Australian stagflation

Late last week, the venerable Melbourne Institute released its Monthly Bulletin of Economic Trends. In it, the economists of the institute predicted that Australia is headed back to the seventies with a bullet:

Policy dilemmas ahead …
In contrast to other forecasters, we have cautioned for some months now that GDP growth is likely to be modest, that headline inflation is likely to be close to the upper end of the official target band and that employment prospects are likely to remain subdued in 2011. Similarly, our moderate growth forecasts for 2012 have previously also put us at odds with other analysts but the view of a moderate economic outlook for this year and next is now spreading.

According to Dr. Edda Claus, “the current economic climate poses policy dilemmas for the government: First, a low growth high inflation scenario can be a problem for a Central Bank committed to the practice of inflation targeting.  Tightening monetary policy to rein in inflationary pressures may choke off growth while loose monetary policy to support growth may generate more inflationary pressures.

Second, this policy dilemma is aggravated  by international financial woes.  While Australia’s debt to GDP ratio is low, the developing sovereign debt crisis in Europe and the US may translate into higher inflation in Australia.

Third, the surge in commodity prices have improved Australia’s terms of trade and the A$ is currently very high. The mining states (especially WA) have benefited significantly, but states with a high manufacturing base  are experiencing the negative effects of a strong currency.”

It is true. The Institute economists have been ahead of the curve in predicting weak growth, along with MB. But this is a new take on that forecast and not without merit. The Institute now has 1% GDP forecast for 2011 and headline inflation of 3.4%, both of which look reasonable to me.

Remember the phrase: Inflation in everything you need, deflation in everything you own.

This spaz economy has the RBA Audi 5000 to dip a nasty bogue. You dig it, man?

Comments

  1. Not a good prospect for mega mortgage mugs. Somehow it doesn’t square with Bill Evans’ rate cut call.

    Has anyone noticed the uptick in the auction rate clearance last Saturday? What are your thoughts? According to REIA it’s due to vendors becoming more realistic but it’s also possible that the MSM rate cut calls could have encouraged a few sitting on the fence to jump and buy. It will be interesting to see if the trend continues but the CPI on the high side can throw a spaner in the works.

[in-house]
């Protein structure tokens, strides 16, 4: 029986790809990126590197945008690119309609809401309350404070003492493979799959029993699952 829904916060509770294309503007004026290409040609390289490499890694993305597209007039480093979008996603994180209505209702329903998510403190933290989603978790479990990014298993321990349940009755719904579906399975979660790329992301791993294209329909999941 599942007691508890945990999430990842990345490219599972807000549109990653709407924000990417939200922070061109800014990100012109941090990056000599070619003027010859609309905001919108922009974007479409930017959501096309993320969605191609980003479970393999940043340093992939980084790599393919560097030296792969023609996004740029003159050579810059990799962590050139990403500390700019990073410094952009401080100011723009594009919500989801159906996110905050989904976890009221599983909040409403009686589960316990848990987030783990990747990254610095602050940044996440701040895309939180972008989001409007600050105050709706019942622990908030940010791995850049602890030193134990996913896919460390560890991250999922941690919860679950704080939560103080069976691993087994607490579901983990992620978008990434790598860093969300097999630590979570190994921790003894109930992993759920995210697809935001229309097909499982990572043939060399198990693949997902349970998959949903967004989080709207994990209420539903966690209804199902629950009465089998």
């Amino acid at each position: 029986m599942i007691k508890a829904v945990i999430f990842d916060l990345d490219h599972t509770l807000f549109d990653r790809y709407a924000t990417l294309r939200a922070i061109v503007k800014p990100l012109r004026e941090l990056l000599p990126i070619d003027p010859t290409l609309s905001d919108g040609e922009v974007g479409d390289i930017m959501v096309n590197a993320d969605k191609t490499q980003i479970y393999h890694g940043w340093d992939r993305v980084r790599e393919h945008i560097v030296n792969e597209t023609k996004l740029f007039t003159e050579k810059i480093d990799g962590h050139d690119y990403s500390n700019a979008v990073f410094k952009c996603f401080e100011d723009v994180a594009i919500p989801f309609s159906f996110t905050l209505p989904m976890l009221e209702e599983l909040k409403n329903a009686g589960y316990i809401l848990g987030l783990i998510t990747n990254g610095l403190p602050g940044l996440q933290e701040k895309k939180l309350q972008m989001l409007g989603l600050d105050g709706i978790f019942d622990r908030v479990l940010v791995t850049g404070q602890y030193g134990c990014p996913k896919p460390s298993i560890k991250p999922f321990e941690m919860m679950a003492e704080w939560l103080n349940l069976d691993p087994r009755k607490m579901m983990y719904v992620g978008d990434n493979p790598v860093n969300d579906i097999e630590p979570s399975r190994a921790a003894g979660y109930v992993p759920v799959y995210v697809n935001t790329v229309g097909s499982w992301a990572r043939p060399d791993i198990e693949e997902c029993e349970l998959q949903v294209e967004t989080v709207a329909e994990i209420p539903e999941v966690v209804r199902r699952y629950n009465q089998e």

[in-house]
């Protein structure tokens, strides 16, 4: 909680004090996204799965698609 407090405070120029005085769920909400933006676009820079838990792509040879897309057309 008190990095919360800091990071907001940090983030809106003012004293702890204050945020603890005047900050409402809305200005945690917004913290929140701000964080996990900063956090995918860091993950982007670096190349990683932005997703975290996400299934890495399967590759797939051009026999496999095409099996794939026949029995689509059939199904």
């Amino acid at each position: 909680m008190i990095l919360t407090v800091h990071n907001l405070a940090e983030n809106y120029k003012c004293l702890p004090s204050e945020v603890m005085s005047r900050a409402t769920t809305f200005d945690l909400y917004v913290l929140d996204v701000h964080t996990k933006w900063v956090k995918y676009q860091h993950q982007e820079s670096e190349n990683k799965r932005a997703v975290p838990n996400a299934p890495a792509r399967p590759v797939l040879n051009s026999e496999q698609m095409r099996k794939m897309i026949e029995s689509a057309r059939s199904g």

2. FrankieFourFingers

    It is interesting that bond yields are sitting 0.5% lower than bank bill rates.

    I am thinking the big players are getting very nervous about the end of govt guarantees.

    If the govt reneges on guarantees for retail investors there will be another bank run.

  3. We already have high inflation masked by a high dollar.
    Future inflation is almost a dead cert as domestic inflation will no longer be masked by lower import prices.
    Debt levels as they are!
    There is only one outcome.
    Despite my logical certainty I have been known to be worng!

  4. ‘Inflation in everything you need, deflation in everything you own.’

    That’s a great summary!

  5. The_Mainlander

    This is the most worrying article on MB for 2011 so far.

    ‘Inflation in everything you need, deflation in everything you own.’

    H&H hit the nail on the head totally agree with you Flawse.

    TM.

  6. “According to Dr. Edda Claus, “the current economic climate poses policy dilemmas for the government: First, a low growth high inflation scenario can be a problem for a Central Bank committed to the practice of inflation targeting. Tightening monetary policy to rein in inflationary pressures may choke off growth while loose monetary policy to support growth may generate more inflationary pressures.”
    .
    +1. Though commentators like Shadow like to argue otherwise, RBA has painted itself into a corner with the formal inflation target objective. But this is exactly how I prefer the RBA to carry out monetary policy 🙂
    .
    “While Australia’s debt to GDP ratio is low, the developing sovereign debt crisis in Europe and the US may translate into higher inflation in Australia.”
    .
    On the face of it, Aussie public debt to GDP ratio is low.
    .
    But pre-GFC, even Ireland had a low public debt to GDP ratio of 25%. Post-GFC, it shot up to 94%.
    .
    What happened? Did the Irish dole-bludgers get million $ handouts? No.
    .
    Did the Irish banksters get bailed out? Yes.
    .
    Basically, private debt (held by the banks) got socialized into public debt.

    • Federal Australian government debt is currently 22% of GDP and rising (i.e government is in deficit mode for at least 12 months, more likely 24 months or more).

      Ralph Norris got out at the right time.

  7. Inflation in everything (you need to buy). Because everyone will “need” pay rises. What, no bubble in wage& salary compensation?

    To the ’70’s with a bullet/ What about overshoot-60’s or my fav-50’s?

    Wags,stags, lags and gulags.

  8. Most of the forces that are influencing the Australian economy are emanating from overseas. Growth, such as it is, is being propelled from abroad, as is the inflation of commodity prices in general. The level of the currency and the behaviour of the credit markets is also being conditioned by the workings of global markets.

    We should be taking a less Oz-centric view of things.